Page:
In the device illustrated in FIG. 1, it may be desirable to implement selective layer 2 port blocking. For example, it may be desirable to selectively block, on a per layer 2 source address basis, packets from being transmitted between groups of I/O ports illustrated in FIG. 1. In one implementation, I/O ports 108A, 108B, 112A, 112B, 114A, and 114B may be members of the same VLAN. However, it may be desirable to block certain packets arriving on ports 108A and 108B from being forwarded to I/O ports 114A and 114B and to block others from being forwarded to ports 112A and 112B. In order to implement such a requirement, a layer 2 blocking table may be configured on a per source address basis. Table 1 shown below illustrates an exemplary layer 2 forwarding table for implementing selective layer 2 port blocking according to an embodiment of the subject matter described herein.

TABLE 1
Layer 2 Forwarding Data with Source Indexed Port Block Lists
MAC Address VLAN Member Ports Port Block List
MAC1 5 112A, 112B, 114A, 114B
114A, 114B
MAC2 5 112A, 112B, 112A, 112B
114A, 114B
MAC3 5 112A, 112B, 112A, 112B
114A, 114B

The entries in Table 1 are configured to implement the blocking example described above for selectively blocking packets arriving at ports 108A and 108B from being forwarded to ports 112A, 112B, 114A, or 114B on a per layer 2 source address basis. In Table 1, the first column includes MAC addresses. The entries in this column may be populated as MAC addresses are learned. Some of the entries may be statically configured by the switch operator. The second column includes the VLAN identifier, the third column includes the forwarding information for each entry, and fourth column includes the I/O port block lists.

In addition to being used for learning phase lookups, a forwarding table, such as Table 1, may also be used for forwarding phase lookups. For example, if two packets are received at a port that has the data in Table 1, the following steps may occur. Referring to FIG. 2, in step 200, a layer 2 frame is received. For purposes of this example, it will be assumed that the first layer 2 frame has MAC source address (SA)=MAC1, MAC destination address (DA)=MAC2, and a VLAN tag of 5. In step 202, an I/O port block list may be identified based on the layer 2 source address. Using the data in Table 1 as an example, if the MAC SA=MAC1, the I/O port block list extracted will contain ports 114A, 114B.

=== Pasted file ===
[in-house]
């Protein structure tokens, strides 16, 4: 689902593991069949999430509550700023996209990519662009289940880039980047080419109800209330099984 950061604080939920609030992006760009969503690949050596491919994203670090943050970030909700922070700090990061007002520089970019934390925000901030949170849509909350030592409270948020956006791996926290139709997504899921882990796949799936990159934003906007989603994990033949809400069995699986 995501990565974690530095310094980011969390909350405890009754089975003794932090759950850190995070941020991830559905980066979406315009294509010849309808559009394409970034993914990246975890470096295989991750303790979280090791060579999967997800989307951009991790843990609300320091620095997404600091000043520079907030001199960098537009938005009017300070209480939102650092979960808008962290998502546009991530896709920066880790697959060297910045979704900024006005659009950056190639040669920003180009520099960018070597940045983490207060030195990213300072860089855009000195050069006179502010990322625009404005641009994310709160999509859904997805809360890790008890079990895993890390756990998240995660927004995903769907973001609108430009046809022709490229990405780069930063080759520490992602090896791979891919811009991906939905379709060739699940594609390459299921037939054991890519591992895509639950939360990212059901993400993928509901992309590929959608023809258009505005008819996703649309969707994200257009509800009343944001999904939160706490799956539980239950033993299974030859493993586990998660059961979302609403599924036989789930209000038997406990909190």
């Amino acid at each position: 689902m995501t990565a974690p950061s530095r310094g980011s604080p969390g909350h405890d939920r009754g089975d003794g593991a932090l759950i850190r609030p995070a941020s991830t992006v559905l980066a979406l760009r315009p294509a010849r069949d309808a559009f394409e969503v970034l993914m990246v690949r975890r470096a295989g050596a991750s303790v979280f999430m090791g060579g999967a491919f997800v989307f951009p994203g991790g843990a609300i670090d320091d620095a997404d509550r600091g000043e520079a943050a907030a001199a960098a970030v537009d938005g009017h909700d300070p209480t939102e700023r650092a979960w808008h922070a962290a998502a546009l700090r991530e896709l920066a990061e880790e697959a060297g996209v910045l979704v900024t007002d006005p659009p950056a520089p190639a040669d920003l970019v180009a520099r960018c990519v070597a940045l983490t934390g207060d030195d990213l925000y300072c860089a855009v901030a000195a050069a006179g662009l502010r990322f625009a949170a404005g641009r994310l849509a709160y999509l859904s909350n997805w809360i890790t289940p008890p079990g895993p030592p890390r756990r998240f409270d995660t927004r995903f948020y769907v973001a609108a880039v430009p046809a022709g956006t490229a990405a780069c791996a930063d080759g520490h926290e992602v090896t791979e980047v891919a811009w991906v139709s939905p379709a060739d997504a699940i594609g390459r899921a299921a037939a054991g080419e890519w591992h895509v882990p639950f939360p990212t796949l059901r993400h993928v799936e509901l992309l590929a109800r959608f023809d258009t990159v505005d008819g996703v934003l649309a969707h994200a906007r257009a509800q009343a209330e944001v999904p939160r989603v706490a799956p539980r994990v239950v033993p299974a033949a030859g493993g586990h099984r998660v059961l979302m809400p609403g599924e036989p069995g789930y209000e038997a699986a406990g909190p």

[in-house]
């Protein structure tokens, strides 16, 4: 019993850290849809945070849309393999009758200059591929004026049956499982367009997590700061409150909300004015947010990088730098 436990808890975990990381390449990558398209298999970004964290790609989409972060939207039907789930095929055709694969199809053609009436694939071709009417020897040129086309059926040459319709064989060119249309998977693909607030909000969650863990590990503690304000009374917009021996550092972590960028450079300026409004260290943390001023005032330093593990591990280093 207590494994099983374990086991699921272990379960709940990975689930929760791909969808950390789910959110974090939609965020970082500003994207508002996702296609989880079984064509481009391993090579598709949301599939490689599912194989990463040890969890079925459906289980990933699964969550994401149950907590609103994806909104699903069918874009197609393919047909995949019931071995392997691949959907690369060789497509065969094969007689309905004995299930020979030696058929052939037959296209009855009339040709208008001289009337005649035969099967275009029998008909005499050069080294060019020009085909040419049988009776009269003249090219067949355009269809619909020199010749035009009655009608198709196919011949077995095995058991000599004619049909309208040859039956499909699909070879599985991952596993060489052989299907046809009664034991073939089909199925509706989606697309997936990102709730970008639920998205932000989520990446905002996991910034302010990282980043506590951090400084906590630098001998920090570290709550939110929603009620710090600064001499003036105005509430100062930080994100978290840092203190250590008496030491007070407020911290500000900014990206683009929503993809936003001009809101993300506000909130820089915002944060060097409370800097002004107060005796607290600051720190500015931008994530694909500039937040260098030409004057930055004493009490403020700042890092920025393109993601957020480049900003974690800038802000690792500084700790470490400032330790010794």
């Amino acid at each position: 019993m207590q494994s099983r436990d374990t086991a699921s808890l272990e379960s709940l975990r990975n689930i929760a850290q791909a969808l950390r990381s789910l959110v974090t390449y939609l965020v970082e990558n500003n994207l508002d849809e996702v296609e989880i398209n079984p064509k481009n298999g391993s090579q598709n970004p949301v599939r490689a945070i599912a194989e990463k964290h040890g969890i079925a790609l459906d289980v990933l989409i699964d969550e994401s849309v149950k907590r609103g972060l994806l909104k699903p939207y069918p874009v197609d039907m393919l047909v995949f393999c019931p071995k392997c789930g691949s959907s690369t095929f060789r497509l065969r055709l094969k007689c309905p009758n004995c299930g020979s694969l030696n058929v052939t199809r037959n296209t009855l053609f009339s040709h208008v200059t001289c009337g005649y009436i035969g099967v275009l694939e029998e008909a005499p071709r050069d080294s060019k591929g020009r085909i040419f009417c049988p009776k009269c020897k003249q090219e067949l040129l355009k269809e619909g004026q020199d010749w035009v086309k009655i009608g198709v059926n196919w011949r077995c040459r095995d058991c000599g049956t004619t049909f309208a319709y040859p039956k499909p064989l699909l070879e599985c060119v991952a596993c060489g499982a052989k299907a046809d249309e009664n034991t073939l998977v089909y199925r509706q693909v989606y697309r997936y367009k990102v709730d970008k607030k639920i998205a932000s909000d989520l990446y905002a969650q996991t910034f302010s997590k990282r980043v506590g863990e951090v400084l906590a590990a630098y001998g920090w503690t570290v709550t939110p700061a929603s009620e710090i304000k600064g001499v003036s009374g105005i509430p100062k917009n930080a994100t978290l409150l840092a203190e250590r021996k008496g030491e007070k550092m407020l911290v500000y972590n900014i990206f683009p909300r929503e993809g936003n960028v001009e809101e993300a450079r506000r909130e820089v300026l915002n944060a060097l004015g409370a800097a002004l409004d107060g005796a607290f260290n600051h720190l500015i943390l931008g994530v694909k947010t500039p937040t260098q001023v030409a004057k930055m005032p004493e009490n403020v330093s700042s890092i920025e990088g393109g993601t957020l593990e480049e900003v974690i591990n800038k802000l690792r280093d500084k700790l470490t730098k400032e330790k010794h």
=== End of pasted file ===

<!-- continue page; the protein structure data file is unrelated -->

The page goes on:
In step 204, a forwarding phase lookup is performed to identify a set of ports to which the frame should be forwarded. Using MAC DA=MAC2 to perform the lookup in Table 1, the member ports to which the frame should be forwarded are 112A, 112B, 114A, and 114B. In step 204, the frame is blocked from being forwarded to ports in the set that are in the block list. Using the present example, since 114A and 114B are in the block list, the frame will only be forwarded to ports 112A and 112B.

The selectivity of the port blocking can be illustrated by another example where a frame having MAC SA=MAC3, MAC DA=MAC2, and VLAN=5 is received. If such a frame is received, a port block list containing ports 112A and 112B is extracted. The destination address is used to locate the same ports as in the previous example. However, rather than forwarding the frame to ports 112A and 112B, the frame will be forwarded to ports 114A and 114B, because ports 112A and 112B are in the I/O port block list for MAC SA=MAC3. Thus, by using a MAC source address as a discriminator to select a port block list and using that list to determine ports to which a frame should be forwarded, fine grain port blocking can be achieved. In addition, because the I/O port block list can be located in the learning phase lookup, the number of lookups is reduced over layer 2 security applications that require lookups outside of the learning and forwarding phase lookups to implement security features.